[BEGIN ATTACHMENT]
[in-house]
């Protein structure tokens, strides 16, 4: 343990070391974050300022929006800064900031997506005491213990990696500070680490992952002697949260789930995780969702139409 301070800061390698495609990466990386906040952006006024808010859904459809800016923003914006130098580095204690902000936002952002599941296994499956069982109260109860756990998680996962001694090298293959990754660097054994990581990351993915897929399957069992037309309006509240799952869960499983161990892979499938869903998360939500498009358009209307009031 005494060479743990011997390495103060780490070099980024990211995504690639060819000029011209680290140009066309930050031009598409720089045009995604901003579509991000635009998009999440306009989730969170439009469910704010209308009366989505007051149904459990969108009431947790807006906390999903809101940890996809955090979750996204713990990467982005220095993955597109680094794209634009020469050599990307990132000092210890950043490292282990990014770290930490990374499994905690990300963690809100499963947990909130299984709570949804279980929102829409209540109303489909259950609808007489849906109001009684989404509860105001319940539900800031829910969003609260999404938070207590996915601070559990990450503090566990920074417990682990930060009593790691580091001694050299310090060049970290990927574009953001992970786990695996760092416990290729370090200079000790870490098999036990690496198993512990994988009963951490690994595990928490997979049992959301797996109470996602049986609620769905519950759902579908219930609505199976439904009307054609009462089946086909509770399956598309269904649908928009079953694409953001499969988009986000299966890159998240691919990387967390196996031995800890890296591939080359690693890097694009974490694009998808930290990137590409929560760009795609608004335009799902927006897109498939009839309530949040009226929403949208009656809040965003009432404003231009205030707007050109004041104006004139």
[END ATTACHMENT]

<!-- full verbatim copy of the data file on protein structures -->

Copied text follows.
[in-house]
């Protein structure tokens, strides 16, 4: 343990070391974050300022929006800064900031997506005491213990990696500070680490992952002697949260789930995780969702139409 301070800061390698495609990466990386906040952006006024808010859904459809800016923003914006130098580095204690902000936002952002599941296994499956069982109260109860756990998680996962001694090298293959990754660097054994990581990351993915897929399957069992037309309006509240799952869960499983161990892979499938869903998360939500498009358009209307009031 005494060479743990011997390495103060780490070099980024990211995504690639060819000029011209680290140009066309930050031009598409720089045009995604901003579509991000635009998009999440306009989730969170439009469910704010209308009366989505007051149904459990969108009431947790807006906390999903809101940890996809955090979750996204713990990467982005220095993955597109680094794209634009020469050599990307990132000092210890950043490292282990990014770290930490990374499994905690990300963690809100499963947990909130299984709570949804279980929102829409209540109303489909259950609808007489849906109001009684989404509860105001319940539900800031829910969003609260999404938070207590996915601070559990990450503090566990920074417990682990930060009593790691580091001694050299310090060049970290990927574009953001992970786990695996760092416990290729370090200079000790870490098999036990690496198993512990994988009963951490690994595990928490997979049992959301797996109470996602049986609620769905519950759902579908219930609505199976439904009307054609009462089946086909509770399956598309269904649908928009079953694409953001499969988009986000299966890159998240691919990387967390196996031995800890890296591939080359690693890097694009974490694009998808930290990137590409929560760009795609608004335009799902927006897109498939009839309530949040009226929403949208009656809040965003009432404003231009205030707007050109004041104006004139």